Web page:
And you can in certain circumstances even make money off them. (as we do for our dial up service)

  13. Vic

    @damon Reynolds: 0845 - there is money to be made...

    0845 don't cost as much as 0870 numbers, but there is "revenue sharing" on those lines as well. So someone makes money out of it - albeit a fairly small amount.

    This is why one of my VoIP providers was happy to give me an 0845 number, but not a geographical number...

  14. alastair

    I suppose

    I suppose that if they are giving it away then at least they are less likely to be able to sell it!

  15. Anonymous Coward
    Paris Hilton

    Human Error?!?!?

    I never knew that the Humans that work for our noble/trustworthy government ever made errors!

    What was that? You say that when you get Biometrics and ID Cards the Humans will never make any mistakes again! Oh, alright then...

    I choose Paris Hilton cos even she wouldn't sanction a cock-up like the government wants.

  16. Anonymous Coward
    Thumb Down

    Hmm, the DVLA as in....

    The same DVLA that:

    1. Tried to claim that they were legally entitled to & got slapped on the wrist by WIPO?

    2. Have or had a policy of tranferring callers to an automated message when they used keywords such as "tax" despite the caller having listened to the message several times already & being quite sure that the information provided was of no use.

    3. Issued forms telling the owners of vehicles that they could renew their tax online by using the special number in the yellow box....except that they didn't print anything in the yellow boxes. In fact the number was no-where to be seen so back to the post office everyone went.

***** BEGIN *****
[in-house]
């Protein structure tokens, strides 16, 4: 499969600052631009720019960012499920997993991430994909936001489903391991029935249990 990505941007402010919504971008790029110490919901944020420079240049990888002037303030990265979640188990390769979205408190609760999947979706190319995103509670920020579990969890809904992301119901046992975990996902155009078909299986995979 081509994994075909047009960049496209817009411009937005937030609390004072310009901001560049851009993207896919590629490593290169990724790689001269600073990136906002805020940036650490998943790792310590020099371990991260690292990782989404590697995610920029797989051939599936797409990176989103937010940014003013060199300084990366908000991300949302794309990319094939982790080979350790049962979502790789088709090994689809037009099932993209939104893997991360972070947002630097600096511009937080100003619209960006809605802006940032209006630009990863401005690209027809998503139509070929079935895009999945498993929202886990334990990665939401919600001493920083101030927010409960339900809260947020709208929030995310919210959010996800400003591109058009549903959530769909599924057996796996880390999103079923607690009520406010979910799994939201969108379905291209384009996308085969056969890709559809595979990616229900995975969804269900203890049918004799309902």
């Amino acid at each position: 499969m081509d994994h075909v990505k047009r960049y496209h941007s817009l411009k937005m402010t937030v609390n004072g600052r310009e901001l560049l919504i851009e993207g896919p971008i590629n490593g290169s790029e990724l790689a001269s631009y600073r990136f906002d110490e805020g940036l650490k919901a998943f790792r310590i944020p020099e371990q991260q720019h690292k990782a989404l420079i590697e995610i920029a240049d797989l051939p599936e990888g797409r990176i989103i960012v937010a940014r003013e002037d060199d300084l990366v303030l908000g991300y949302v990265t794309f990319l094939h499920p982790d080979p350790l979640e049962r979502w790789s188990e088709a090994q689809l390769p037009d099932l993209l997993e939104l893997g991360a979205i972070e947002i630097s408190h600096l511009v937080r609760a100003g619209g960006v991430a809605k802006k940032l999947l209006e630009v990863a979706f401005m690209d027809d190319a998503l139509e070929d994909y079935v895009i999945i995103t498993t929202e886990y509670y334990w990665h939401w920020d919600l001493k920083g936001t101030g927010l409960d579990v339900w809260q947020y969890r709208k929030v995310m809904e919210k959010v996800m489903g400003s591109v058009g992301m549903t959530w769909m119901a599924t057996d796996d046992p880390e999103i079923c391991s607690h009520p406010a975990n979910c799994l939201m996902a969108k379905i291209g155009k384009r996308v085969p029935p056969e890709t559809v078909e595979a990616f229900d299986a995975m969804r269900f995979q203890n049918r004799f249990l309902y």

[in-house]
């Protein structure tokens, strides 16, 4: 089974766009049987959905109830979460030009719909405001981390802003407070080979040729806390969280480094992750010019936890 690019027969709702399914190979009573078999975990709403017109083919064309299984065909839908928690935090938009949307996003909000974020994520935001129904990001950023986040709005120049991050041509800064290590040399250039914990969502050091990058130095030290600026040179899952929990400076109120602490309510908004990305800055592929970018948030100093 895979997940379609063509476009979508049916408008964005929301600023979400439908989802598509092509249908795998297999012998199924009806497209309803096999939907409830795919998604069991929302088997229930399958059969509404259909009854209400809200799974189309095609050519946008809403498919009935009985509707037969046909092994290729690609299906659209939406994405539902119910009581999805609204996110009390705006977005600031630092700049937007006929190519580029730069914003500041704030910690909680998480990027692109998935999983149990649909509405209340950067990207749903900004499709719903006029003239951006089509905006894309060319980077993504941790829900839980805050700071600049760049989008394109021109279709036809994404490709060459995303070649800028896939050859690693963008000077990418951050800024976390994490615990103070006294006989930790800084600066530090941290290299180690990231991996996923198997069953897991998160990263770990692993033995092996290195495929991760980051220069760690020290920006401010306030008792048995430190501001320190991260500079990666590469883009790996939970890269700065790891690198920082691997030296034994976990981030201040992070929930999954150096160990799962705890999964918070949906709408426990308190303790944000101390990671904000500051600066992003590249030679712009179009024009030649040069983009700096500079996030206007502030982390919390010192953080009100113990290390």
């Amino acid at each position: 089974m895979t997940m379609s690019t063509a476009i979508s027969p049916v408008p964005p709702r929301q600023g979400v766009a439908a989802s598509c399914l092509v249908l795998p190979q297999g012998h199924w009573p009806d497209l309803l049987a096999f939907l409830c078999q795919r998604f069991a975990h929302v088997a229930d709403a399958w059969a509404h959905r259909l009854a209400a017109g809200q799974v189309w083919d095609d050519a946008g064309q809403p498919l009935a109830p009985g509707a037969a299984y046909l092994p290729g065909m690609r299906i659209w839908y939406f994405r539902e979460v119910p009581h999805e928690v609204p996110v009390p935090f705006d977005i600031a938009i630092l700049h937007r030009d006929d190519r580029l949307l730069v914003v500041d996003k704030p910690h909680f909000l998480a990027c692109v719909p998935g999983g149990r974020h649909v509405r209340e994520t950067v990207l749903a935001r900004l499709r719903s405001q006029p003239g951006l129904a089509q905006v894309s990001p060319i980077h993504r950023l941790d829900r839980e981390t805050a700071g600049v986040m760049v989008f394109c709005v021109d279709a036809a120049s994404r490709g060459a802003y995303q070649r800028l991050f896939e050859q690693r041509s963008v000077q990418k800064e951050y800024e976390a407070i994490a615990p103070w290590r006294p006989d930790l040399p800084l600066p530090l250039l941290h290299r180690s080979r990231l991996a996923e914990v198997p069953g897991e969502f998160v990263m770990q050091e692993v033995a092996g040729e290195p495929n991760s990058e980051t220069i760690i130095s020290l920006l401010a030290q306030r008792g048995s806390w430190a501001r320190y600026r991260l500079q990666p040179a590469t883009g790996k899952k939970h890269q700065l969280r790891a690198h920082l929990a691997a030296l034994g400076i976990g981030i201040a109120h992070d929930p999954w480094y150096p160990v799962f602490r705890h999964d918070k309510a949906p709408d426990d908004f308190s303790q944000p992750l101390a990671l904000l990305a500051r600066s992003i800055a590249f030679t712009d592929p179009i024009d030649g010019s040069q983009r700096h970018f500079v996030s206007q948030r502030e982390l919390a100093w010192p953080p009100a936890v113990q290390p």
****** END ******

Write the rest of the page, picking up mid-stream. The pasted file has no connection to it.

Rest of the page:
4. That would happily give you all the details of the owner of a vehicle. Cost £2 if you want it immediately, nothing if you are happy to wait up to 2 weeks.

    5. Happily re-registered cars to new names & addresses if anyone asked without waiting for confirmation from the listed keeper. Result:

    - Find person going on holiday for 2 weeks.

    - Tell DVLA the car is now yours.

    - Wait for new documents to arrive.

    - Inform police you are retrieving your goods from the previous owners garage. Produce DVLA paperwork to prove ownership.

    - Profit!

    Good old British-government run monopolies eh?!!

    On a side note, given the police can drive around & have their cars tell them if a driver is untaxed/uninsured/mot'd etc, why do we have to produce all these documents when we re-tax?

    Well I asked someone in the Post Office.

    It is because the individual post offices don't want to pay for broadband apparently...!

  17. Anonymous Coward

    Are they contacting the people whose details were revealed?

    Your article says that DVLA is apologising to the recipients of the survey - and the envelopes were addressed correctly.

    It seems to me that the people who might be damaged were the ones whose full details (including driving offenses) had been sent to someone else !

    Was this a question of people with driving offenses being invited to participate in a survey? i.e. if *you* received a letter with someone else's details, you can be sure that *your* details have been sent to someone else with driving offenses (or whatever the selection criteria were), or were the letters inside the envelopes generated randomly - so anyone's details might have been given away?

    I suppose it is safe to assume that there is no record of which letter went into which envelope? ;-<

    I suppose the real question is how - and whether - the DVLA is planning to tag the leaked records to detect misuse?

  18. Anonymous Coward
    Anonymous Coward

    Things can only get... worse.

    Oh my God, they're at it again !!

    The Driver and Vehicle Agency in Northern Ireland has lost the personal details of 6,000 people.

    The data was on two discs and went missing after being sent to the agency's headquarters in Swansea.

    The DVA said the data was being provided in response to a safety recall by a number of manufacturers.

    The head of the agency said the information was not encrypted. It included details of 7,685 vehicles and more than 6,000 vehicle keepers.

    Deja-Vu, or just a harmless glitch in the Matrix... ?